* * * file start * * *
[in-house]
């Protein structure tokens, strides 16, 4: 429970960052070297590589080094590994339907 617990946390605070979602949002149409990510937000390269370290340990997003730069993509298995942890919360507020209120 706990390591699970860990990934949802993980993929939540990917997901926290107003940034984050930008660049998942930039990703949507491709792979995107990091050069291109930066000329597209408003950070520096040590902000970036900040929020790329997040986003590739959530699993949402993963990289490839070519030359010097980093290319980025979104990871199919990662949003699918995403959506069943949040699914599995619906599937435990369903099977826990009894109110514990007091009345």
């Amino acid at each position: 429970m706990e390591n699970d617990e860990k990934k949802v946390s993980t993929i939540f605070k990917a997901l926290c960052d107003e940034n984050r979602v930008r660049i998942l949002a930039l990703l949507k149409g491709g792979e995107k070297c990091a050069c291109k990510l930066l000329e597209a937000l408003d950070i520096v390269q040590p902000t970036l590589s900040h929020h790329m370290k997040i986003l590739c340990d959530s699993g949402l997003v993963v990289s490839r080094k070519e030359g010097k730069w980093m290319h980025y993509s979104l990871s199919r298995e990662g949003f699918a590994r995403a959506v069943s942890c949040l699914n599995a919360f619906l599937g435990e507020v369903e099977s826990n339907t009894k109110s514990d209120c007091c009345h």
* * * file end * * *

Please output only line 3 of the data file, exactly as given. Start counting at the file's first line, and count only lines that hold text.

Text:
């Amino acid at each position: 429970m706990e390591n699970d617990e860990k990934k949802v946390s993980t993929i939540f605070k990917a997901l926290c960052d107003e940034n984050r979602v930008r660049i998942l949002a930039l990703l949507k149409g491709g792979e995107k070297c990091a050069c291109k990510l930066l000329e597209a937000l408003d950070i520096v390269q040590p902000t970036l590589s900040h929020h790329m370290k997040i986003l590739c340990d959530s699993g949402l997003v993963v990289s490839r080094k070519e030359g010097k730069w980093m290319h980025y993509s979104l990871s199919r298995e990662g949003f699918a590994r995403a959506v069943s942890c949040l699914n599995a919360f619906l599937g435990e507020v369903e099977s826990n339907t009894k109110s514990d209120c007091c009345h």